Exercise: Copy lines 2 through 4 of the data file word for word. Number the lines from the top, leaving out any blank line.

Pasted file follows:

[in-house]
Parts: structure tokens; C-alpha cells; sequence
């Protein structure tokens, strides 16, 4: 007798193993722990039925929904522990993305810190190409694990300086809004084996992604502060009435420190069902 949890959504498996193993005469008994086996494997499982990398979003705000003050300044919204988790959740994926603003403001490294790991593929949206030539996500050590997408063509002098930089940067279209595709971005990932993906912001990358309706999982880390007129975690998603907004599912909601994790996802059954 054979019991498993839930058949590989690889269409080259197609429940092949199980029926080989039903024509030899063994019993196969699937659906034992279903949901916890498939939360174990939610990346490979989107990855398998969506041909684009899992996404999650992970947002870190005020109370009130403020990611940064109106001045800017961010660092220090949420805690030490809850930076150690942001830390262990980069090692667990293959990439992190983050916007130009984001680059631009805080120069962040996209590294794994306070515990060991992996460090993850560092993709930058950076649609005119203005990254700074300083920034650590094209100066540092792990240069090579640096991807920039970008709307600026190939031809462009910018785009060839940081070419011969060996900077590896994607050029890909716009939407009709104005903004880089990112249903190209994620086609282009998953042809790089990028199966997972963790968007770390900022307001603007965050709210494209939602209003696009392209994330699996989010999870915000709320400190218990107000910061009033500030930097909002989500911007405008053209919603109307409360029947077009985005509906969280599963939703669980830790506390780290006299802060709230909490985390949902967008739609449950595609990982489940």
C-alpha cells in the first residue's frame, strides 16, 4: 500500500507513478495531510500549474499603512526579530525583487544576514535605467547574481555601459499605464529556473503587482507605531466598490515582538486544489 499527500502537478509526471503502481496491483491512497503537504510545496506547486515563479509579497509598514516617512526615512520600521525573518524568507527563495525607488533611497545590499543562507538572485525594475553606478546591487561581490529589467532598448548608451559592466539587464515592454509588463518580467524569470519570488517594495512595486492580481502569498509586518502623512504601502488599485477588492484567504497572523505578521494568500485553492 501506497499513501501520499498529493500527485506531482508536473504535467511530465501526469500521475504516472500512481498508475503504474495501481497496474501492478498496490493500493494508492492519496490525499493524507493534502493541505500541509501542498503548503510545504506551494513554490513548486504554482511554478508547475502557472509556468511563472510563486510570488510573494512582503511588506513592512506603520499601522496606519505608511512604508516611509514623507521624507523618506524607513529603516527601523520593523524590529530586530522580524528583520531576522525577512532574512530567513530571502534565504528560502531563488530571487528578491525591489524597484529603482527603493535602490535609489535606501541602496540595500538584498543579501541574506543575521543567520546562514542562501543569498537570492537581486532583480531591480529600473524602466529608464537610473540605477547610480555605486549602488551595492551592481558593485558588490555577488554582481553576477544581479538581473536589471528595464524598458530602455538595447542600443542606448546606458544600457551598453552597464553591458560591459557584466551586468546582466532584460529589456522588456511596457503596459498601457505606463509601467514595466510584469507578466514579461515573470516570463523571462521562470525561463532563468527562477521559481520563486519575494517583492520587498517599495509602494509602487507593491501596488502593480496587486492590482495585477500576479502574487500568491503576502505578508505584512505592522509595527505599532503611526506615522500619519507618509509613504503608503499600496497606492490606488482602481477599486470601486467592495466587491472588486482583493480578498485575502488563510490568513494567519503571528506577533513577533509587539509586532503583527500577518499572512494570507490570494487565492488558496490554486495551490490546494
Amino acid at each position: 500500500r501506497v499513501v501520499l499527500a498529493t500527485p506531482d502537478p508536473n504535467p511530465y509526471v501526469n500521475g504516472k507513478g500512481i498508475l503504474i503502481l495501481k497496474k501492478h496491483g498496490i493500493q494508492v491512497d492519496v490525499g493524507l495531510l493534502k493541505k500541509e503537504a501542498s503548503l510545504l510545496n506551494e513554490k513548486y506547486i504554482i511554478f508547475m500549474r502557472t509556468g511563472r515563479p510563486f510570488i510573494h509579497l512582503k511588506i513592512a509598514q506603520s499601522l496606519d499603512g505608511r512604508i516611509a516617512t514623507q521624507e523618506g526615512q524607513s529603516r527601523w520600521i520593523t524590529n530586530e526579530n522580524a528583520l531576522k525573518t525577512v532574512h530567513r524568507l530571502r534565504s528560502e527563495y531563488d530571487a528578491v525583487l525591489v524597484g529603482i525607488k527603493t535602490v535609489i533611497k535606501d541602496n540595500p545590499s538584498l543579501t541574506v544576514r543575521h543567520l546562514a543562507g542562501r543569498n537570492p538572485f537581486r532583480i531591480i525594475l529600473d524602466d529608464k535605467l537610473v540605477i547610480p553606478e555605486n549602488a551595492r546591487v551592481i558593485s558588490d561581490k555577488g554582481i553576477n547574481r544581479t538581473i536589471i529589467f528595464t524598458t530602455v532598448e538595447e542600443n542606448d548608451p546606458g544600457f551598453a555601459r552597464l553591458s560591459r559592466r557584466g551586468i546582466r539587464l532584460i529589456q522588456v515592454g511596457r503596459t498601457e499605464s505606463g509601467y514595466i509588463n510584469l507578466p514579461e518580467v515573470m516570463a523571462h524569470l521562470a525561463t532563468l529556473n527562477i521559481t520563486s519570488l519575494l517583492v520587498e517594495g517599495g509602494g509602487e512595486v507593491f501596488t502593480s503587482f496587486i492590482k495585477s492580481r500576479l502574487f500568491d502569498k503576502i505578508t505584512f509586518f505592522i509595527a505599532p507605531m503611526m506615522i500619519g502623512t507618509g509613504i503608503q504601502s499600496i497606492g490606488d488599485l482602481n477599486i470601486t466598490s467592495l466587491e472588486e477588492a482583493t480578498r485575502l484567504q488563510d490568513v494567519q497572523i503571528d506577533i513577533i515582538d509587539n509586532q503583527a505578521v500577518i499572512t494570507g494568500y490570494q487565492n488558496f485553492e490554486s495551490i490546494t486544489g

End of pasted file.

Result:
Parts: structure tokens; C-alpha cells; sequence
């Protein structure tokens, strides 16, 4: 007798193993722990039925929904522990993305810190190409694990300086809004084996992604502060009435420190069902 949890959504498996193993005469008994086996494997499982990398979003705000003050300044919204988790959740994926603003403001490294790991593929949206030539996500050590997408063509002098930089940067279209595709971005990932993906912001990358309706999982880390007129975690998603907004599912909601994790996802059954 054979019991498993839930058949590989690889269409080259197609429940092949199980029926080989039903024509030899063994019993196969699937659906034992279903949901916890498939939360174990939610990346490979989107990855398998969506041909684009899992996404999650992970947002870190005020109370009130403020990611940064109106001045800017961010660092220090949420805690030490809850930076150690942001830390262990980069090692667990293959990439992190983050916007130009984001680059631009805080120069962040996209590294794994306070515990060991992996460090993850560092993709930058950076649609005119203005990254700074300083920034650590094209100066540092792990240069090579640096991807920039970008709307600026190939031809462009910018785009060839940081070419011969060996900077590896994607050029890909716009939407009709104005903004880089990112249903190209994620086609282009998953042809790089990028199966997972963790968007770390900022307001603007965050709210494209939602209003696009392209994330699996989010999870915000709320400190218990107000910061009033500030930097909002989500911007405008053209919603109307409360029947077009985005509906969280599963939703669980830790506390780290006299802060709230909490985390949902967008739609449950595609990982489940």
C-alpha cells in the first residue's frame, strides 16, 4: 500500500507513478495531510500549474499603512526579530525583487544576514535605467547574481555601459499605464529556473503587482507605531466598490515582538486544489 499527500502537478509526471503502481496491483491512497503537504510545496506547486515563479509579497509598514516617512526615512520600521525573518524568507527563495525607488533611497545590499543562507538572485525594475553606478546591487561581490529589467532598448548608451559592466539587464515592454509588463518580467524569470519570488517594495512595486492580481502569498509586518502623512504601502488599485477588492484567504497572523505578521494568500485553492 501506497499513501501520499498529493500527485506531482508536473504535467511530465501526469500521475504516472500512481498508475503504474495501481497496474501492478498496490493500493494508492492519496490525499493524507493534502493541505500541509501542498503548503510545504506551494513554490513548486504554482511554478508547475502557472509556468511563472510563486510570488510573494512582503511588506513592512506603520499601522496606519505608511512604508516611509514623507521624507523618506524607513529603516527601523520593523524590529530586530522580524528583520531576522525577512532574512530567513530571502534565504528560502531563488530571487528578491525591489524597484529603482527603493535602490535609489535606501541602496540595500538584498543579501541574506543575521543567520546562514542562501543569498537570492537581486532583480531591480529600473524602466529608464537610473540605477547610480555605486549602488551595492551592481558593485558588490555577488554582481553576477544581479538581473536589471528595464524598458530602455538595447542600443542606448546606458544600457551598453552597464553591458560591459557584466551586468546582466532584460529589456522588456511596457503596459498601457505606463509601467514595466510584469507578466514579461515573470516570463523571462521562470525561463532563468527562477521559481520563486519575494517583492520587498517599495509602494509602487507593491501596488502593480496587486492590482495585477500576479502574487500568491503576502505578508505584512505592522509595527505599532503611526506615522500619519507618509509613504503608503499600496497606492490606488482602481477599486470601486467592495466587491472588486482583493480578498485575502488563510490568513494567519503571528506577533513577533509587539509586532503583527500577518499572512494570507490570494487565492488558496490554486495551490490546494